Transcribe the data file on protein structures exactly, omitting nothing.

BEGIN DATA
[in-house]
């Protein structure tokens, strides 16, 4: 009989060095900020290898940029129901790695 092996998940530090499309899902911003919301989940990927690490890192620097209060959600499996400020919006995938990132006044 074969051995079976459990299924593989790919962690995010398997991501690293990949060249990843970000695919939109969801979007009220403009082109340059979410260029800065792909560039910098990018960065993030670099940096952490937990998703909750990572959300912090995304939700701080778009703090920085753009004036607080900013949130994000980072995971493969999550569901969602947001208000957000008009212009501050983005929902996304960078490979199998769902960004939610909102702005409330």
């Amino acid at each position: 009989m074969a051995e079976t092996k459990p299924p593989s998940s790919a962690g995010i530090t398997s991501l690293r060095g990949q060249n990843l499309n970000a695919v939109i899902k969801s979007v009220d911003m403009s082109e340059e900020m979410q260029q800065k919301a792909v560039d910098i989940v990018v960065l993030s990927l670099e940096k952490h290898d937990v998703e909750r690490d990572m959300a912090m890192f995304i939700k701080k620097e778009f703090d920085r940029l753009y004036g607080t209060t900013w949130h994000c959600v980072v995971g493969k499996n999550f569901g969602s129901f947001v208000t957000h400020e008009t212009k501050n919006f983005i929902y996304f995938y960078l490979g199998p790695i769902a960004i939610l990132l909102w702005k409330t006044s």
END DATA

[in-house]
């Protein structure tokens, strides 16, 4: 009989060095900020290898940029129901790695 092996998940530090499309899902911003919301989940990927690490890192620097209060959600499996400020919006995938990132006044 074969051995079976459990299924593989790919962690995010398997991501690293990949060249990843970000695919939109969801979007009220403009082109340059979410260029800065792909560039910098990018960065993030670099940096952490937990998703909750990572959300912090995304939700701080778009703090920085753009004036607080900013949130994000980072995971493969999550569901969602947001208000957000008009212009501050983005929902996304960078490979199998769902960004939610909102702005409330």
């Amino acid at each position: 009989m074969a051995e079976t092996k459990p299924p593989s998940s790919a962690g995010i530090t398997s991501l690293r060095g990949q060249n990843l499309n970000a695919v939109i899902k969801s979007v009220d911003m403009s082109e340059e900020m979410q260029q800065k919301a792909v560039d910098i989940v990018v960065l993030s990927l670099e940096k952490h290898d937990v998703e909750r690490d990572m959300a912090m890192f995304i939700k701080k620097e778009f703090d920085r940029l753009y004036g607080t209060t900013w949130h994000c959600v980072v995971g493969k499996n999550f569901g969602s129901f947001v208000t957000h400020e008009t212009k501050n919006f983005i929902y996304f995938y960078l490979g199998p790695i769902a960004i939610l990132l909102w702005k409330t006044s």